Wild lynx to return to UK after 1,300 years
Lynx have long been extinct in the UK, but a new scheme aims to bring them back. Should we repopulate the planet with lost predators, or is ‘rewilding’ a fantasy fuelled by nostalgia?
Britain today is generally seen as a mild and orderly country of patchwork farms and sprawling suburbs. But that was not always the case. Once upon a time it was an untamed land of ancient forests where fearsome mammals roamed free. And among these beasts was a razor-toothed wild cat called the lynx — the third largest predator native to Europe.
The lynx’s heyday is long gone. Deforestation and the human penchant for hunting drove the animals to extinction, and more than a millennium has passed since the animals were common on the island.
Now, however, that could all be set to change. In what has been called the ‘most ambitious rewilding’ scheme ever in the UK, the Lynx UK Trust proposes to release between four and six Eurasian lynx into three unfenced areas in England and Scotland.
The scheme is intended to rebalance the British ecosystem, which has been destabilised by a sharp decline in biodiversity. The dearth of natural predators has allowed deer to flourish. The expanding herds damage woodland by overgrazing; they destroy natural habitats and eat the eggs of rare birds.
By keeping deer populations under control, researchers hope that lynx could rejuvenate an entire ecosystem. ‘The British countryside is dying and lynx will bring it back to life’, said one.
But the rewilding may not stop there. The writer and naturalist George Monbiot is leading a growing chorus of voices calling for a full scale rewilding of the British countryside. The most zealous rewilders want to bring back not only lynx, but also wolves, moose, bison and even bears. And for Monbiot , this is not simply a matter of tweaking the ecosystem: ‘it’s about abandoning the biblical doctrine of dominion which has governed our relationship with the natural world.’
Not everybody, however, is so convinced. Farmers worry that wild animals such as lynx would wreak havoc on their livestock. Other predators, such as wolves and bears, could even pose a threat to human life.
A wild idea
This is nothing but a romantic fantasy, say opponents of rewilding, fuelled by misplaced nostalgia for a darker, more dangerous age. There is a reason why humans hunted lynx and wolves to extinction: they are dangerous predators that cannot live in close proximity to humans without posing a nuisance, or even a serious threat.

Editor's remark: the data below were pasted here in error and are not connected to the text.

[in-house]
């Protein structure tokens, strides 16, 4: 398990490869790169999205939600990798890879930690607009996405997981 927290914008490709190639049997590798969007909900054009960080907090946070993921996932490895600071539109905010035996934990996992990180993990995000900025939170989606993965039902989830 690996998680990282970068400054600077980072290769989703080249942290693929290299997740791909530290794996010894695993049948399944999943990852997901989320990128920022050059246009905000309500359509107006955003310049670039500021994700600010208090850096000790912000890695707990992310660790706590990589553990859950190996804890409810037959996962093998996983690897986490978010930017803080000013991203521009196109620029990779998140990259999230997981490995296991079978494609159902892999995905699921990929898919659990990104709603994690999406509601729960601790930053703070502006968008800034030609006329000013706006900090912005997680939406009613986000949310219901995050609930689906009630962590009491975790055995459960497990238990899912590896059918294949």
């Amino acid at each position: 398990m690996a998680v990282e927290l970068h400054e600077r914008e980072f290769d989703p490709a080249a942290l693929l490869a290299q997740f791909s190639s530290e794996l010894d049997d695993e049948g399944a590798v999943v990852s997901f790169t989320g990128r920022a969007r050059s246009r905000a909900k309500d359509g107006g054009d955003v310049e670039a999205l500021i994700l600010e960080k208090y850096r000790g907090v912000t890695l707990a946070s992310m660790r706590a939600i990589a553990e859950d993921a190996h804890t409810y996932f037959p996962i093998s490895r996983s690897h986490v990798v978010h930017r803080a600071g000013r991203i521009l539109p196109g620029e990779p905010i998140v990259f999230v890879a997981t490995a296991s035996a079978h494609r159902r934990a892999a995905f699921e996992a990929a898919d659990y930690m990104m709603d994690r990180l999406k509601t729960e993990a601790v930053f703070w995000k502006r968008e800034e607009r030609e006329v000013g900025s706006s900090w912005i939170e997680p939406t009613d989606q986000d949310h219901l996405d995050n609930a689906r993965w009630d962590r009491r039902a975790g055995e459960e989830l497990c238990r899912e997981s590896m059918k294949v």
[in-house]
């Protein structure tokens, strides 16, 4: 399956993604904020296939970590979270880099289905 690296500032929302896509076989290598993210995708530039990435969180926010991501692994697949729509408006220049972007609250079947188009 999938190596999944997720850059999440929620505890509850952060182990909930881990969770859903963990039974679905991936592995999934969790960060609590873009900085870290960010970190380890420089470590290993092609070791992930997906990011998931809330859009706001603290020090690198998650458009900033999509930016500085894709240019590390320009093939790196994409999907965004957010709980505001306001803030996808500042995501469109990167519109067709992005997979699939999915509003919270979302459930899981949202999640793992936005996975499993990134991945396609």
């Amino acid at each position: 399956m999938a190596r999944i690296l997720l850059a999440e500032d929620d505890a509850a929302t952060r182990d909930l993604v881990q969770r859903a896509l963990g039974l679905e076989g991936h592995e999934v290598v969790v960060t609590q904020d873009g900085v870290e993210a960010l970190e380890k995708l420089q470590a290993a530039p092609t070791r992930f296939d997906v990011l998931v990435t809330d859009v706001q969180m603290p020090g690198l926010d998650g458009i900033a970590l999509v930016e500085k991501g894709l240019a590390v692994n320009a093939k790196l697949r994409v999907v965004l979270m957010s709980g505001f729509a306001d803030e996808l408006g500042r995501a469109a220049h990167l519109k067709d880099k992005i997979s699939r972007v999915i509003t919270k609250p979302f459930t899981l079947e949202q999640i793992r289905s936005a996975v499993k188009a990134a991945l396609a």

But ardent environmentalists like George Monbiot see rewilding as a chance to salvage the glories of a world less sullied by destructive humanity. By salvaging our lost species, he believes, we can rediscover our relationship with the natural world: ‘rewilding the ecosystem offers us a chance to rewild our own lives as well.’
- If you could reintroduce one animal to your country, what would it be and why?
- Is a country better off without predators that pose a threat to human safety and the economy?
- In pairs, role-play an argument between a farmer and a conservationist about whether wolves and lynx should be returned to your local area.
- Write a paragraph explaining how the introduction of a predator can help an ecosystem. It may be useful to include a diagram.
Some People Say...
“Wilderness is a resource which can shrink but not grow.”Robert Macfarlane
What do you think?
Q & A
- A wild cat roving our footpaths — wouldn’t that be dangerous?
- Surprisingly not. There is no known instance of a lynx preying on humans, because it has a solitary and secretive nature — the animal is nicknamed the ‘keeper of secrets’ due to its elusive and mysterious ways. The trust says that they wouldn’t even consider such a scheme if they thought lynx posed a threat to humans.
- Does rewilding actually work?
- Yes, there is evidence that it works. A park in Wyoming, USA, reintroduced 41 wild grey wolves into its ecosystem, which moved deer around, restoring trees and vegetation, as well as attracting new animals to the park. It stabilised the riverbanks, decreased erosion of the rivers, and brought beavers to the park.
- This is the process where natural forests are cleared by humans, destroying natural habitats and posing a threat to wildlife.
- An ecosystem is a community of living organisms, interacting with one another and the non-living components of their environment, such as water. Any ecosystem has a fine balance, and the removal or addition of one element can drastically alter it. For instance, at Yellowstone Park, introducing wolves affected many animals, as well as vegetation and rivers.
- This refers to the degree of variation in an ecosystem’s plant and animal life.
- Deer have no natural predator in the wild, which is why their population is soaring. They tend to graze in concentrated areas, so introducing lynx and reducing the deer population will help wildlife to grow. They are also the cause of between 10 and 20 deaths every year due to collisions with cars.
- Humans’ attempt to control nature is often referred to as dominion. The Book of Genesis says that man should have dominion over animals. Rewilding attempts to do quite the opposite.